Similarly to the threat of new entrants, the threat of substitutes is determined by factors such as: Brand loyalty of customers Close customer relationships Switching costs for customers The relative price for performance of substitutes Current trends. Competitive Rivalry between Existing Players This force describes the intensity of competition between existing players (companies) in an industry. High competitive pressures result in pressure on prices, margins, and hence, on profitability for every single company in the industry.

Competition between existing players is likely to be high when: There are many players of about the same size Players have similar strategies There is not much differentiation between players and their products, hence, there is much price competition Low market growth rates (growth of a particular company is possible only at the expense of a competitor), Barriers for exit are high (e. g. expensive and highly specialized equipment). 6 How to use the Five Forces Model The approach to applying Porter’s 5 Forces Analysis follows a number of key steps, which can be summarised as: 1.

Determine the scope of the market to be analysed, but not too narrow so as to miss important factors 2. Identify and analyse all relevant forces for this market 3. Examine current and potential future states of the five competitive forces 4. Identify options to influence the forces in your organisation’s interest 5. The objective is to reduce the power of competitive forces Use of the information from Five Forces Analysis Five Forces analysis can provide a valuable contribution to the data analysis and generation of strategic options. Statistical Analysis

The Five Forces analysis allows determining the attractiveness of a specific industry or supply market. It provides insights on profitability and thus the potential strengths of key players and future strategies they may be looking to adopt. Dynamical Analysis In combination with a PEST-Analysis, which reveals drivers for change in an industry, Five Forces can reveal insights about future attractiveness. Expected political, economical, socio-demographical and technological changes can influence the five competitive forces and thus have an impact on industry structures. Analysis of Options

With the knowledge about intensity and power of competitive forces, organisations can develop options to influence them in a way that improves their own competitive position. The result could be a new strategic direction or approach to the management of the supply market or management of specific key suppliers therein. Some example tactics are provided below. 7 Example Tactics – Reducing Competitive Forces Buyers Perspective The buyers use of Porter’s Five Forces will be driven creating a view of the suppliers perspective and creating a strategy to negate the supplier desired state. Reduce the suppliers bargaining power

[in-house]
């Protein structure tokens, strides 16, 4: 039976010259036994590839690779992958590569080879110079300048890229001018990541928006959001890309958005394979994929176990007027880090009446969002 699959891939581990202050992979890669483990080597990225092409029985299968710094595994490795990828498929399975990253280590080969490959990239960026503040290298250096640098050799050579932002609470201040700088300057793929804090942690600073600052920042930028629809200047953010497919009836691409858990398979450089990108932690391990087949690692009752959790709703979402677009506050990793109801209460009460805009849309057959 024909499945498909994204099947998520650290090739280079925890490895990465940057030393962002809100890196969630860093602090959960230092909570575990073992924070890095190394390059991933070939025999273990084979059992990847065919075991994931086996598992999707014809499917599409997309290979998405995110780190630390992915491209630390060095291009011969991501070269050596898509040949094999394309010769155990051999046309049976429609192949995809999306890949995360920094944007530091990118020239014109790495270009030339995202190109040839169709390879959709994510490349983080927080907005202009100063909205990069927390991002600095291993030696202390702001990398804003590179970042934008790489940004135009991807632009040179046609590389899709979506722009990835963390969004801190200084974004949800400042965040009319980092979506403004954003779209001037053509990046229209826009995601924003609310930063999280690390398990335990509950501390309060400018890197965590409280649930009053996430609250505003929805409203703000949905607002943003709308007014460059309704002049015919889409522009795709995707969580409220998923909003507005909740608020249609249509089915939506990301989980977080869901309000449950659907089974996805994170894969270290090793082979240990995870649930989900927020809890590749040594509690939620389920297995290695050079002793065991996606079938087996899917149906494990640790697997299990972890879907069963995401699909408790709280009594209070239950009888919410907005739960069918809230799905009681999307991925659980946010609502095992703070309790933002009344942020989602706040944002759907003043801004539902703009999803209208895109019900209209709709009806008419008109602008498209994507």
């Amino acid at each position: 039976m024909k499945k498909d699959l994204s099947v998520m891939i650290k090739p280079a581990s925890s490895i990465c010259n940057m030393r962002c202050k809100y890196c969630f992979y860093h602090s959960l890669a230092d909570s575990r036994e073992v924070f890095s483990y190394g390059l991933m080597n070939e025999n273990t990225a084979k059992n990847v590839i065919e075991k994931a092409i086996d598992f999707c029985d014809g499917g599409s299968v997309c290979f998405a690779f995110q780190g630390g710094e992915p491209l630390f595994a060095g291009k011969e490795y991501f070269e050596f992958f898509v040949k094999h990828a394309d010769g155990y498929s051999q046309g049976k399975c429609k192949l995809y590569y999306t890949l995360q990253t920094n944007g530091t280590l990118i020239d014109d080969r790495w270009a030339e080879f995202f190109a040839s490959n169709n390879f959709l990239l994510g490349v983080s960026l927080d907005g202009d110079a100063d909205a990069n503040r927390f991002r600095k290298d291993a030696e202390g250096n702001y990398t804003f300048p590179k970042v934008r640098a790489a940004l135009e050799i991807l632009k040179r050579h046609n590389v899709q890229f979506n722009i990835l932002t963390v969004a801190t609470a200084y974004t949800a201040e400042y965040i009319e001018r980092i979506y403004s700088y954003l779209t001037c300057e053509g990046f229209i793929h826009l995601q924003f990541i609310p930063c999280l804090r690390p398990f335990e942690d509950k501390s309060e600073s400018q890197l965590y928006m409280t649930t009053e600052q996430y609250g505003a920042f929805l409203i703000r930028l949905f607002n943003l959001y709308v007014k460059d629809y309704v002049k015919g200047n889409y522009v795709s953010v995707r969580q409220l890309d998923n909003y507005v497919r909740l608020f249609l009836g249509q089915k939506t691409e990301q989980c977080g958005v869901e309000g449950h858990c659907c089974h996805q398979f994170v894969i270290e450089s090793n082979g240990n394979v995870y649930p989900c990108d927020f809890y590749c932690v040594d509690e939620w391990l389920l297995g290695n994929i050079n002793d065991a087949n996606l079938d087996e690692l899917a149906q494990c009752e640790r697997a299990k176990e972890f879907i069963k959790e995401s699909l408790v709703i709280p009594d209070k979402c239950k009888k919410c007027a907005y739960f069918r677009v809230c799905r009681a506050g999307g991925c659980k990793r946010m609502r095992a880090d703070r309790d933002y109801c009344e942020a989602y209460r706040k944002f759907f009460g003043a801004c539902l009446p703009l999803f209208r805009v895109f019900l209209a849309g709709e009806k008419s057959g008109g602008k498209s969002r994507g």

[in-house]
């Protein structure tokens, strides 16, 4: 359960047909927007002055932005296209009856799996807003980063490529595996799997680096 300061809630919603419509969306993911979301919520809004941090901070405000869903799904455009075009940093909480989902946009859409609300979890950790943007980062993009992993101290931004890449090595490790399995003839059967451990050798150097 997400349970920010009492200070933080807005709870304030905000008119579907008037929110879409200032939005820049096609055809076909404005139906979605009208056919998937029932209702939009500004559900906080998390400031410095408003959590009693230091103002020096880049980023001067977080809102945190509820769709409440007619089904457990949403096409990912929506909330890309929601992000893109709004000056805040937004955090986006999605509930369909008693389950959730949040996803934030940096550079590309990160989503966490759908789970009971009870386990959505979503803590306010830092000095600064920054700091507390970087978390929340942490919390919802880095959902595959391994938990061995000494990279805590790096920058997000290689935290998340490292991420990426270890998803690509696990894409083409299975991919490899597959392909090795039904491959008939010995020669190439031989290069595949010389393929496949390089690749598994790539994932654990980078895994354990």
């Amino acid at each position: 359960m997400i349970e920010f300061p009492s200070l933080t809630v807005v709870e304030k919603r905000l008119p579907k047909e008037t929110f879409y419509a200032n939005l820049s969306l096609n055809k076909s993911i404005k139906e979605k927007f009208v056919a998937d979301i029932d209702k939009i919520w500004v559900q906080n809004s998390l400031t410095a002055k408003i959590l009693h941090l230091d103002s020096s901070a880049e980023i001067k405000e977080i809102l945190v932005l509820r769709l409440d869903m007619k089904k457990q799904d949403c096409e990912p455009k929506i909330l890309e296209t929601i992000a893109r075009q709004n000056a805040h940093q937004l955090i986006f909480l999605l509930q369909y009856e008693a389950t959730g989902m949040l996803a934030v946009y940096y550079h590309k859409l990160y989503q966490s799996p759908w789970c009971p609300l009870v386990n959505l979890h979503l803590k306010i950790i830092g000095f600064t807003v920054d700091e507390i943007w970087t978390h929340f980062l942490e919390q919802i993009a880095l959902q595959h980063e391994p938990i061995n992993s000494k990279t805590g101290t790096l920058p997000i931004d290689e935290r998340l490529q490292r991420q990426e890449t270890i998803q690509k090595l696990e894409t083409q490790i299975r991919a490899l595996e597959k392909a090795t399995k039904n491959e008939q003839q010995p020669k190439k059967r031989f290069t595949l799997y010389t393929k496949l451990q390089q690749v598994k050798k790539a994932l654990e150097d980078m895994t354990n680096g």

Encourage new entrants to maintain market competitiveness Encourage substitute product development to reduce cost / increase competition Encourage competitive rivalry. • Partnering • Supply chain management • Increase loyalty • Increase incentives and value added • Move purchase decision away from price • Cut put powerful intermediaries (go directly to customer) • Partnering • Supply chain management • Supply chain training • Increase dependency • Build knowledge of supplier costs and methods • Take over a supplier • Increase minimum efficient scales of operations • Create a marketing / brand image (loyalty as a barrier) Patents, protection of intellectual property • Alliances with linked products / services • Tie up with suppliers • Tie up with distributors • Retaliation tactics Reducing the Treat of New Entrants Reducing the Threat of Substitutes Reducing the Bargaining Power of Customers Reducing the Bargaining Power of Suppliers • Legal actions • Increase switching costs • Alliances • Customer surveys to learn about their preferences • Enter substitute market and influence from within • Accentuate differences (real or perceived) Reducing the Competitive Rivalry between Existing Players • Existing Players • Avoid price competition Differentiate your product • Buy out competition • Reduce industry over – capacity • Focus on different segments • Communicate with competitors• Partnering• management• loyalty• added• price• out Threat of New Entrants Substitutes• actions• costs• property• Alliances• services• preferences• within• Players• overcapacity• segments• About OGC OGC – the UK Office of Government Commerce – is an Office of HM Treasury. The OGC logo is a registered trademark of the Office of Government Commerce. OGC Service Desk OGC customers can contact the central OGC Service Desk about all aspects of OGC business.

The Service Desk will also channel queries to the appropriate second-line support. We look forward to hearing from you. You can contact the Service Desk 8am – 6pm Monday to Friday T: 0845 000 4999 E: [email protected] gsi. gov. uk W: www. ogc. gov. uk Press enquiries T: 020 7271 1318 F: 020 7271 1345 This document is printed on material comprising 80 per cent post consumer waste and 20 per cent ECF pulp. Office of Government Commerce, 1 Horse Guards Road, London SW1A 2HQ Service Desk: 0845 000 4999 E: [email protected] gsi. gov. uk W: www. ogc. gov. uk © Crown Copyright 2006